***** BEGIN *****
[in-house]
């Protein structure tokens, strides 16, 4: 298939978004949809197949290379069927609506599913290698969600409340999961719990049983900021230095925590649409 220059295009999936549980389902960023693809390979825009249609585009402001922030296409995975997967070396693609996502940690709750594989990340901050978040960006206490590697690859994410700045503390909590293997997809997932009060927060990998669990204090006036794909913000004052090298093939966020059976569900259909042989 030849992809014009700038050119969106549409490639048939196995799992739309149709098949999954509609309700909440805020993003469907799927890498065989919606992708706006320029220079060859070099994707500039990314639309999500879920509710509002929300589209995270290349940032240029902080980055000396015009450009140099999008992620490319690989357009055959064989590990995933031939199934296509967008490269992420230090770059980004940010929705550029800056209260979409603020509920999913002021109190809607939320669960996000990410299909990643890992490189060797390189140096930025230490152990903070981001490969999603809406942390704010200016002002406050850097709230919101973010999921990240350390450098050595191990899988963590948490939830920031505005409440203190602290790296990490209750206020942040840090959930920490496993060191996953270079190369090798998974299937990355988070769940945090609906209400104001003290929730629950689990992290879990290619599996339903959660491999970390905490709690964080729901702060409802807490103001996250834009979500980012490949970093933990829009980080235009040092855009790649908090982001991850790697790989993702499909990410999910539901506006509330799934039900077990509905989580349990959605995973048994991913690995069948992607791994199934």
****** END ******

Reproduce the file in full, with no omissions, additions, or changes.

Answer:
[in-house]
């Protein structure tokens, strides 16, 4: 298939978004949809197949290379069927609506599913290698969600409340999961719990049983900021230095925590649409 220059295009999936549980389902960023693809390979825009249609585009402001922030296409995975997967070396693609996502940690709750594989990340901050978040960006206490590697690859994410700045503390909590293997997809997932009060927060990998669990204090006036794909913000004052090298093939966020059976569900259909042989 030849992809014009700038050119969106549409490639048939196995799992739309149709098949999954509609309700909440805020993003469907799927890498065989919606992708706006320029220079060859070099994707500039990314639309999500879920509710509002929300589209995270290349940032240029902080980055000396015009450009140099999008992620490319690989357009055959064989590990995933031939199934296509967008490269992420230090770059980004940010929705550029800056209260979409603020509920999913002021109190809607939320669960996000990410299909990643890992490189060797390189140096930025230490152990903070981001490969999603809406942390704010200016002002406050850097709230919101973010999921990240350390450098050595191990899988963590948490939830920031505005409440203190602290790296990490209750206020942040840090959930920490496993060191996953270079190369090798998974299937990355988070769940945090609906209400104001003290929730629950689990992290879990290619599996339903959660491999970390905490709690964080729901702060409802807490103001996250834009979500980012490949970093933990829009980080235009040092855009790649908090982001991850790697790989993702499909990410999910539901506006509330799934039900077990509905989580349990959605995973048994991913690995069948992607791994199934």